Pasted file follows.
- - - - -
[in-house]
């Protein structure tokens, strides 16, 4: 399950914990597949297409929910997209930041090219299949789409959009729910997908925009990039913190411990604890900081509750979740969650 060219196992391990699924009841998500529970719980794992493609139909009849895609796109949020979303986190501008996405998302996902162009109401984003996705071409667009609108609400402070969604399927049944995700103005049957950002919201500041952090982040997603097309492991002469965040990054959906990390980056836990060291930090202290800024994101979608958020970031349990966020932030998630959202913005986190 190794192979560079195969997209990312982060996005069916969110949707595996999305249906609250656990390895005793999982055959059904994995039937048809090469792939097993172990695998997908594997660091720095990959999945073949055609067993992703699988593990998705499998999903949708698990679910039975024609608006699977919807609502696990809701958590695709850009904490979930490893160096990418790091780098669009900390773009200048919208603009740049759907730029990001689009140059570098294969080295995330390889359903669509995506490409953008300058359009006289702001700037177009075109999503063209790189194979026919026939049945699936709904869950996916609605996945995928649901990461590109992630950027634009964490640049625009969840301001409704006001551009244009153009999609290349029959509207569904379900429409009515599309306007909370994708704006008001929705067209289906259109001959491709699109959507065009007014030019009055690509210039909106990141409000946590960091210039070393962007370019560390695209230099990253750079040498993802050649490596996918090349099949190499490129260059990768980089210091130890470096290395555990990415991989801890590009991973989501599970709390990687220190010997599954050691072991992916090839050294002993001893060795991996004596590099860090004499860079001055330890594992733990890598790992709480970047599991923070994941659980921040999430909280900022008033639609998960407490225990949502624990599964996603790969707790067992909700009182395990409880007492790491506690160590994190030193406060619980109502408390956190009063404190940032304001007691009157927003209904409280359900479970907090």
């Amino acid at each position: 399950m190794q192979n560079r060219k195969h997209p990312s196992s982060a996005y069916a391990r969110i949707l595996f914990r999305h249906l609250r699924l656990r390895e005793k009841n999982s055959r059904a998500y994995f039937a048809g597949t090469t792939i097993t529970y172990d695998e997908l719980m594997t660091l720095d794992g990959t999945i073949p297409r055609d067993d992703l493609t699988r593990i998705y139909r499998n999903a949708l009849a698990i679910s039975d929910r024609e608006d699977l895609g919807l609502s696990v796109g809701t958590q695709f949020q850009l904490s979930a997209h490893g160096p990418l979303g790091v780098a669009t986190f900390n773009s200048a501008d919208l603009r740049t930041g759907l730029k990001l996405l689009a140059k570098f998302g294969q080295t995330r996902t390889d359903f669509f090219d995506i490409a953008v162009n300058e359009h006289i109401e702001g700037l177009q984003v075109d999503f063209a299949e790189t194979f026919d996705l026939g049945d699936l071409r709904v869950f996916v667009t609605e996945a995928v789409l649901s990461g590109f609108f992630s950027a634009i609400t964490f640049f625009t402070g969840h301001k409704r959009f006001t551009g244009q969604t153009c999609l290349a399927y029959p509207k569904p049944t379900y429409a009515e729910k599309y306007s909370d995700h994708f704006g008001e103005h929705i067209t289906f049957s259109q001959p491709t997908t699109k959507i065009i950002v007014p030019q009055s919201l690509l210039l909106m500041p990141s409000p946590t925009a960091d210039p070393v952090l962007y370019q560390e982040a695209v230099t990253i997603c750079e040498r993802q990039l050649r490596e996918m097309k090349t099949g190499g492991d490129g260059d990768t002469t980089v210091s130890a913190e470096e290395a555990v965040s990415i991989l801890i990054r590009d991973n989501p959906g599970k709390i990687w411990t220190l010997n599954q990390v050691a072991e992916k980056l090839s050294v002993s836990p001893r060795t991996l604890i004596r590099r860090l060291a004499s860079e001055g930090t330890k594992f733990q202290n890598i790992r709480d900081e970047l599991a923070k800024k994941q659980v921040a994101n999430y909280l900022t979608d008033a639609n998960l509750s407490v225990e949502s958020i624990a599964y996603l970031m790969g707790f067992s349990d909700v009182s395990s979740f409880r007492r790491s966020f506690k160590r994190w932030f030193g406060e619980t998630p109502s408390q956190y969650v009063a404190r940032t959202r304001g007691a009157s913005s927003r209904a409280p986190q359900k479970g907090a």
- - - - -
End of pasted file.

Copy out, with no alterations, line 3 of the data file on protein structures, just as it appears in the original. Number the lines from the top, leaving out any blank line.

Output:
């Amino acid at each position: 399950m190794q192979n560079r060219k195969h997209p990312s196992s982060a996005y069916a391990r969110i949707l595996f914990r999305h249906l609250r699924l656990r390895e005793k009841n999982s055959r059904a998500y994995f039937a048809g597949t090469t792939i097993t529970y172990d695998e997908l719980m594997t660091l720095d794992g990959t999945i073949p297409r055609d067993d992703l493609t699988r593990i998705y139909r499998n999903a949708l009849a698990i679910s039975d929910r024609e608006d699977l895609g919807l609502s696990v796109g809701t958590q695709f949020q850009l904490s979930a997209h490893g160096p990418l979303g790091v780098a669009t986190f900390n773009s200048a501008d919208l603009r740049t930041g759907l730029k990001l996405l689009a140059k570098f998302g294969q080295t995330r996902t390889d359903f669509f090219d995506i490409a953008v162009n300058e359009h006289i109401e702001g700037l177009q984003v075109d999503f063209a299949e790189t194979f026919d996705l026939g049945d699936l071409r709904v869950f996916v667009t609605e996945a995928v789409l649901s990461g590109f609108f992630s950027a634009i609400t964490f640049f625009t402070g969840h301001k409704r959009f006001t551009g244009q969604t153009c999609l290349a399927y029959p509207k569904p049944t379900y429409a009515e729910k599309y306007s909370d995700h994708f704006g008001e103005h929705i067209t289906f049957s259109q001959p491709t997908t699109k959507i065009i950002v007014p030019q009055s919201l690509l210039l909106m500041p990141s409000p946590t925009a960091d210039p070393v952090l962007y370019q560390e982040a695209v230099t990253i997603c750079e040498r993802q990039l050649r490596e996918m097309k090349t099949g190499g492991d490129g260059d990768t002469t980089v210091s130890a913190e470096e290395a555990v965040s990415i991989l801890i990054r590009d991973n989501p959906g599970k709390i990687w411990t220190l010997n599954q990390v050691a072991e992916k980056l090839s050294v002993s836990p001893r060795t991996l604890i004596r590099r860090l060291a004499s860079e001055g930090t330890k594992f733990q202290n890598i790992r709480d900081e970047l599991a923070k800024k994941q659980v921040a994101n999430y909280l900022t979608d008033a639609n998960l509750s407490v225990e949502s958020i624990a599964y996603l970031m790969g707790f067992s349990d909700v009182s395990s979740f409880r007492r790491s966020f506690k160590r994190w932030f030193g406060e619980t998630p109502s408390q956190y969650v009063a404190r940032t959202r304001g007691a009157s913005s927003r209904a409280p986190q359900k479970g907090a």